The breeding objective of the KFPS is to breed beautiful horses with typical Friesian characteristics, which are competitive as driving horses and under saddle in dressage, and are also suitable for recreational use. This should be accomplished by selection within the breed, while further reducing inbreeding.
2.1.1. Historical Context – The Friesian-type horse, indigenous to Western Europe, was found from Norway to Spain during the middle ages and was used by knights. Heavy, baroque horses are depicted in old paintings, but this image changed in the 18th and 19th century when Friesians were used as racing trotters. By 1917 only three Friesian stallions remained and a difficult period began during which the breed was used primarily in agriculture; horses were bred with relatively short legs and heavy weight. By 1970 the tractor had replaced the horse in agriculture and Friesian horses were once again used primarily for driving and riding.
The breeding objective advocates a “modern” Friesian horse that retains the typical characteristics of the breed. Although the conformation is mentioned first in the breeding objective, the movement of the horse is 60% of the judging evaluation.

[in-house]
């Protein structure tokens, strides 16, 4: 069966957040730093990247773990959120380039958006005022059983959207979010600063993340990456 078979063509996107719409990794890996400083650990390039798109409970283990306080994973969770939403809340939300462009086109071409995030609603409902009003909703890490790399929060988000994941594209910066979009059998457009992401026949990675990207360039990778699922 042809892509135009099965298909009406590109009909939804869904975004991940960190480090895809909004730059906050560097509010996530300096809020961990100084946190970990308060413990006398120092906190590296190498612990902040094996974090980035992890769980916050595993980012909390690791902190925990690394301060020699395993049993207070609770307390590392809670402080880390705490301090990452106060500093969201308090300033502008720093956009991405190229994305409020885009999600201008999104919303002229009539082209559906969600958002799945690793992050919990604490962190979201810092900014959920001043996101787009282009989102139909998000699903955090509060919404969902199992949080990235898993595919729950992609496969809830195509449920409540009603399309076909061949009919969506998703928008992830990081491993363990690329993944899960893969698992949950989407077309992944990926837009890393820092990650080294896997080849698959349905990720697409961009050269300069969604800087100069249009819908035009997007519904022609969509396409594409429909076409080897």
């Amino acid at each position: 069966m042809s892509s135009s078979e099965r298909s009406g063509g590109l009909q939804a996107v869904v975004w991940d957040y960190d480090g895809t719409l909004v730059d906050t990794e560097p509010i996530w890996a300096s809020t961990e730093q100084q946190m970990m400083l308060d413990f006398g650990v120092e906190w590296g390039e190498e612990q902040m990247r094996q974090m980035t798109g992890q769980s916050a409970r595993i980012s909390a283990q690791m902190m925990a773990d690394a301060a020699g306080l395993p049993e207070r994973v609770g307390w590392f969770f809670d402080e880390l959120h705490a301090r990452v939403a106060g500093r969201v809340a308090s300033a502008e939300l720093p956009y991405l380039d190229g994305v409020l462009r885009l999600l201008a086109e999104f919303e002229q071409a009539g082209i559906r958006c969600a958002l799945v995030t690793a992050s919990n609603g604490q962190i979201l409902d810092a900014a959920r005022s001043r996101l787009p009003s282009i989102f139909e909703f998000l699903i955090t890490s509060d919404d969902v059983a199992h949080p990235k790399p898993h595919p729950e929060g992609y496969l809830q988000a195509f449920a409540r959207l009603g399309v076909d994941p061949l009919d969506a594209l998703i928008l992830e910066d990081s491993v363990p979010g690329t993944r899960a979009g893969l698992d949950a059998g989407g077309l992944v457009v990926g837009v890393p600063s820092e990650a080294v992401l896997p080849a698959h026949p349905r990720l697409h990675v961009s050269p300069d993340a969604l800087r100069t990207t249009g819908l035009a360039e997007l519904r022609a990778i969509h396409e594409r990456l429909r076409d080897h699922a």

2.1.4. Breeding for Performance – The Friesian horse is used in various equestrian sports: show driving, combined driving, dressage under saddle and recreation. As driving horses, Friesians perform well, but to become more competitive in all sports, attention should be given to the following points:
- strong, powerful hind quarters
- a luxurious horse that is not too heavy, but has ample power
- a long, sloping shoulder
- hard, dry legs
- light-footed movements with a moment of suspension
- size neither too small nor too large
- sufficiently long and well muscled forearm and gaskin
- strong, smooth transition from loin to croup; long and well developed gluteal muscle
- good, wide hoofs with proper heels
- good head/neck connection
- an honest character, eager to work
The Boards of the Friesian horse associations and the breeders together face the challenge and responsibility of improving the quality of the Friesian horse.
2.2.1. Stallion Selection – Breeders should select a stallion whose conformation, movement, sport performance and pedigree will best complement the specific mare for the particular purpose for which the mare is being bred.
2.2.2. Inbreeding – In selecting a stallion, the mare owner has the responsibility to carefully consider the inbreeding coefficient of the resulting foal. It is not an absolute criterion by itself, but should be considered in conjunction with other factors such as desired conformation, intended use, height, etc.